How Leaves Breathe and Make Food
How Leaves Breathe and Make Food

An article about how leaves breathe and how they make their own food. A fascinating insight by gardener, herbalist, and aromatherapist Sharon Falsetto Chapman.

Leaves are vital to a plant’s existence and come in many shapes and sizes; they have one of the most important functions, that of producing food for the plant. Many essential oils and hydrosols are extracted from leaves, so it is important that an aromatherapist understands the nature and function of this vital plant part, to grasp a better understanding of where oils and hydrosols originate from.

The majority of plants are capable of making their own food, an ability which animals and humans do not have; leaves are vital to this process. Food is produced in a plant by a simple process called photosynthesis, the act of collecting energy from light and converting it to chemical energy. This energy is then stored in the bonds of sugar; sugar helps the plant to live and grow.

How a Leaf Makes Food

The leaf captures the energy from light with the help of chlorophyll, a green pigment in the plant; chlorophyll looks green to the human eye because it absorbs the red and blue light wavelengths and reflects the green. As the green light is not absorbed by the plant and the red and blue light is, it is actually the red and blue light, which is used in photosynthesis, even though the leaf appears green.

The process of photosynthesis involves the addition of water and carbon dioxide, but it is the captured light which is important in converting the energy to chemical energy. The chemical energy is stored within the leaf in the sugars, the bonding of the chemicals to the sugars results in a similar molecule to the building blocks of human DNA. Photosynthesis takes place in the chloroplasts of the leaf.

How Leaves Breathe

A plant is a living thing and as such needs to breathe; a leaf has minute slits like a mouth which are called stomata (single stoma), a name derived from the Greek word for mouths.  The stomata can be found on the underside of a leaf and allow water vapor and gases to pass in and out of the leaf.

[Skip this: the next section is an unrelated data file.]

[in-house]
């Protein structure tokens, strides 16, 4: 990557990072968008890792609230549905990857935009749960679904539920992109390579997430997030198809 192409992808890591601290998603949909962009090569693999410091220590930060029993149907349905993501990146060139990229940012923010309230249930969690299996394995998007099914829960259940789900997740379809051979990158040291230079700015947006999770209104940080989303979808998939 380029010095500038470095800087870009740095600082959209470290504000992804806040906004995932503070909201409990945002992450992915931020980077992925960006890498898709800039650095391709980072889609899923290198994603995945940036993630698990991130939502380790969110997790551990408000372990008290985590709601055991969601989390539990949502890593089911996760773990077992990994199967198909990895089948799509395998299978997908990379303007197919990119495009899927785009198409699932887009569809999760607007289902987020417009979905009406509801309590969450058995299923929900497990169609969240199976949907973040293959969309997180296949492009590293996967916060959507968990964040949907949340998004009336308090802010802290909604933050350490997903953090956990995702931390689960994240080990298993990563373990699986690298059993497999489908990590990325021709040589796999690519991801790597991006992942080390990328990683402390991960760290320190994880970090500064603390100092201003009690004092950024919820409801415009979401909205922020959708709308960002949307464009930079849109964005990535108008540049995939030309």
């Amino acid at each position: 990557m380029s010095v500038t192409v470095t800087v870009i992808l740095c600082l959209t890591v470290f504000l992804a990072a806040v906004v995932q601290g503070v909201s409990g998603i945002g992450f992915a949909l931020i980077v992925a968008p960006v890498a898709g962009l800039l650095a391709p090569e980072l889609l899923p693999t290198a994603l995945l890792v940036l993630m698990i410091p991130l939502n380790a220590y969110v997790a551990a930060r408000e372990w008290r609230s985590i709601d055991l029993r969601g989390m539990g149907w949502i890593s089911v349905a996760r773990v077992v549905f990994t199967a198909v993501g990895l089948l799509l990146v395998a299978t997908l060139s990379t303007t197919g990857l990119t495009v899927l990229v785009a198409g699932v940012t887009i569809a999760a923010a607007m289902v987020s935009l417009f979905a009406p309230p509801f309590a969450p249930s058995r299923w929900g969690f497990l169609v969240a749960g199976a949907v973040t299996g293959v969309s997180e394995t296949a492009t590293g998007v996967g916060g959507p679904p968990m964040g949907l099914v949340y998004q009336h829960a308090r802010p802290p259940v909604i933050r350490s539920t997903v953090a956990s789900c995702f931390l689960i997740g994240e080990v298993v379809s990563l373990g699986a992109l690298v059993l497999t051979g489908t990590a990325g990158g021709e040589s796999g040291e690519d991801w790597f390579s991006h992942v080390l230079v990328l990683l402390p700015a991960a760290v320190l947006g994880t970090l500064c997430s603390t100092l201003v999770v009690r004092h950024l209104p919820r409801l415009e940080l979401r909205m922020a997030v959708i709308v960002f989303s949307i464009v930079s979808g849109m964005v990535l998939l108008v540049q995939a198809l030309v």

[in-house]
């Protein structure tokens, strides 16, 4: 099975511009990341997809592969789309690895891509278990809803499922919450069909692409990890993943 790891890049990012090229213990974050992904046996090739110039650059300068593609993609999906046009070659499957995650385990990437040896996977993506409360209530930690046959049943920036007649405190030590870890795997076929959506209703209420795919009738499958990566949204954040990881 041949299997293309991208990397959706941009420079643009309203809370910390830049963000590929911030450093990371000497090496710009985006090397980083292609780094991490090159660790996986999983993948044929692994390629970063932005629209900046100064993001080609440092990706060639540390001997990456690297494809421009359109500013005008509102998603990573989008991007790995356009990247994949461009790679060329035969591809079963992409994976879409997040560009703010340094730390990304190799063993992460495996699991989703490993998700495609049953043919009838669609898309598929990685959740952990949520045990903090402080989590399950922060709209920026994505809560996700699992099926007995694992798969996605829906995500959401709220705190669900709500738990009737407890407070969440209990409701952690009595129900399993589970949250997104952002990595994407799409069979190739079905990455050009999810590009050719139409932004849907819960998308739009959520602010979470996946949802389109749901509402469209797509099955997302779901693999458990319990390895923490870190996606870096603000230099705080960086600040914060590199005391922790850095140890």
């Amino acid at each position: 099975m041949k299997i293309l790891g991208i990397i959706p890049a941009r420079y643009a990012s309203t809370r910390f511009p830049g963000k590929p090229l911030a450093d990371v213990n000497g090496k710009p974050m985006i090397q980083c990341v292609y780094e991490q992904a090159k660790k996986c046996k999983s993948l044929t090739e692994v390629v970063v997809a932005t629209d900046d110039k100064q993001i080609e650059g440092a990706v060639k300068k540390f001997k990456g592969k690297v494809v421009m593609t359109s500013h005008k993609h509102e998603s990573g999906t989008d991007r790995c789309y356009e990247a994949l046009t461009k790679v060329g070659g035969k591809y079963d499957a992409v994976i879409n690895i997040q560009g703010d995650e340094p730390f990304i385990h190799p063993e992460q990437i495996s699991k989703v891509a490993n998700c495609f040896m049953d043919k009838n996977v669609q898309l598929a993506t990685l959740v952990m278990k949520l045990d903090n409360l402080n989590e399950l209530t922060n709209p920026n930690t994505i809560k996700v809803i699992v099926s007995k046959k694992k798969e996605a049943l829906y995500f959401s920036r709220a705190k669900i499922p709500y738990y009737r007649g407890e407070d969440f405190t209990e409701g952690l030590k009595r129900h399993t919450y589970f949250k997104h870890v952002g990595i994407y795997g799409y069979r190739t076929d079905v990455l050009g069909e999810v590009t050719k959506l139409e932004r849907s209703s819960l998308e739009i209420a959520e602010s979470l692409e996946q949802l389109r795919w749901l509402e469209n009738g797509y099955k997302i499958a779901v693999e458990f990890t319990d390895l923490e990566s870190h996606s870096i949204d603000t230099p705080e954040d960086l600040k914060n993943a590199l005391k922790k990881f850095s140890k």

The rate at which a plant loses water is controlled by the stomata, a process called transpiration. Air enters the plant through the stomata, thus allowing it to breathe; the air contains carbon dioxide which is used in the photosynthesis process. Oxygen, as a by-product of photosynthesis, is dispersed from the leaf through the stomata.

How Desert Plants Differ

Certain species of plants, in particular desert plants, open their stomata at night, not during the day. These plants belong to a group known as the CAM plants (Crassulacean Acid Metabolism, after the plant family Crassulaceae); water evaporates more slowly in the cooler desert night than throughout a hot, dry desert day when a plant needs to conserve its water. The following day, carbon dioxide is released when the stomata are once again closed. Plants which do this include cacti and pineapple.

Leaf Features

Leaves come in various shapes and sizes. Some leaves possess special features; cacti leaves, for example, need to conserve water from a hot, dry climate and have narrow spines to do this.  Plants in strong sunlight and situated in high mountains have furry leaves to protect them.

Water plants have thick, waxy leaves, which water easily runs off, and prevents the plant from being overcome by water, such as those in rain forests. Deciduous trees lose their leaves in fall whereas evergreens do not.

Leaves in Aromatherapy

A leaf is without doubt an important part of a plant, from how leaves breathe and make food, to their importance in herbalism and aromat. Some essential oils which are extracted from leaves include many from the Lamiaceae plant family such as sage (Salvia officinalis), melissa (Melissa officinalis) and peppermint (Mentha × piperita). Many of the evergreen trees, such as pine (Pinus sylvestris) and black spruce (Picea mariana), are also extracted for essential oils and hydrosols.

If you enjoyed this article and would like to learn more, including how leaves breathe and make food, enroll in our Certificate in Community Aromatherapy Program and discover how plants can heal us on a daily basis!

About the Author:

The author of this article has been working in the health care industry since the 1990’s and in the aromatherapy industry since the 2000’s. She is UK-certified aromatherapist, a NAHA Certified Professional Aromatherapist®, a gardener, and a certified herbalist with several years of study. She is also a botanical perfumer, working on launching her first fragrance line.

Sharon is both a published author and editor in aromatherapy, a consultant, and custom blend formulator. She is the author of Authentic Aromatherapy and the current chief editor of the NAHA Aromatherapy Journal. Sharon works from her garden studio in Sedona, Arizona, where she gardens and distills plants from her own aromatic gardens, surrounded by natural fauna and flora on an original pioneer homestead property.

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